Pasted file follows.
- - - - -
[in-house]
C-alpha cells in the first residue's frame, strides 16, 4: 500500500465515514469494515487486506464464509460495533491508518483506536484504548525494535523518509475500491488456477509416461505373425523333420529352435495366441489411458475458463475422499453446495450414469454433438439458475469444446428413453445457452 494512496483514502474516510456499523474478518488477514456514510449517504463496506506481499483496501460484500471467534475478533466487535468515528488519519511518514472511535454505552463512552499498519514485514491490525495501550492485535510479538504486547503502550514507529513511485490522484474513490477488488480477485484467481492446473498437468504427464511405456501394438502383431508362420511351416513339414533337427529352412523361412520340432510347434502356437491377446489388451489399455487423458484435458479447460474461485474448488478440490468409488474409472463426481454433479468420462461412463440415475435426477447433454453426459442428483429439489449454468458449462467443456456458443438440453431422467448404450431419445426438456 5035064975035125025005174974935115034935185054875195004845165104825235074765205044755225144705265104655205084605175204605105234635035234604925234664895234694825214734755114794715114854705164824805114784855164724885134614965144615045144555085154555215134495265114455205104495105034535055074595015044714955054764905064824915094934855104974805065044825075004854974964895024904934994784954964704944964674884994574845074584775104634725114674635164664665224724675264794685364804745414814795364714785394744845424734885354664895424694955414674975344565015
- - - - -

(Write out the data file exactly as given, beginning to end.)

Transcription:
[in-house]
C-alpha cells in the first residue's frame, strides 16, 4: 500500500465515514469494515487486506464464509460495533491508518483506536484504548525494535523518509475500491488456477509416461505373425523333420529352435495366441489411458475458463475422499453446495450414469454433438439458475469444446428413453445457452 494512496483514502474516510456499523474478518488477514456514510449517504463496506506481499483496501460484500471467534475478533466487535468515528488519519511518514472511535454505552463512552499498519514485514491490525495501550492485535510479538504486547503502550514507529513511485490522484474513490477488488480477485484467481492446473498437468504427464511405456501394438502383431508362420511351416513339414533337427529352412523361412520340432510347434502356437491377446489388451489399455487423458484435458479447460474461485474448488478440490468409488474409472463426481454433479468420462461412463440415475435426477447433454453426459442428483429439489449454468458449462467443456456458443438440453431422467448404450431419445426438456 5035064975035125025005174974935115034935185054875195004845165104825235074765205044755225144705265104655205084605175204605105234635035234604925234664895234694825214734755114794715114854705164824805114784855164724885134614965144615045144555085154555215134495265114455205104495105034535055074595015044714955054764905064824915094934855104974805065044825075004854974964895024904934994784954964704944964674884994574845074584775104634725114674635164664665224724675264794685364804745414814795364714785394744845424734885354664895424694955414674975344565015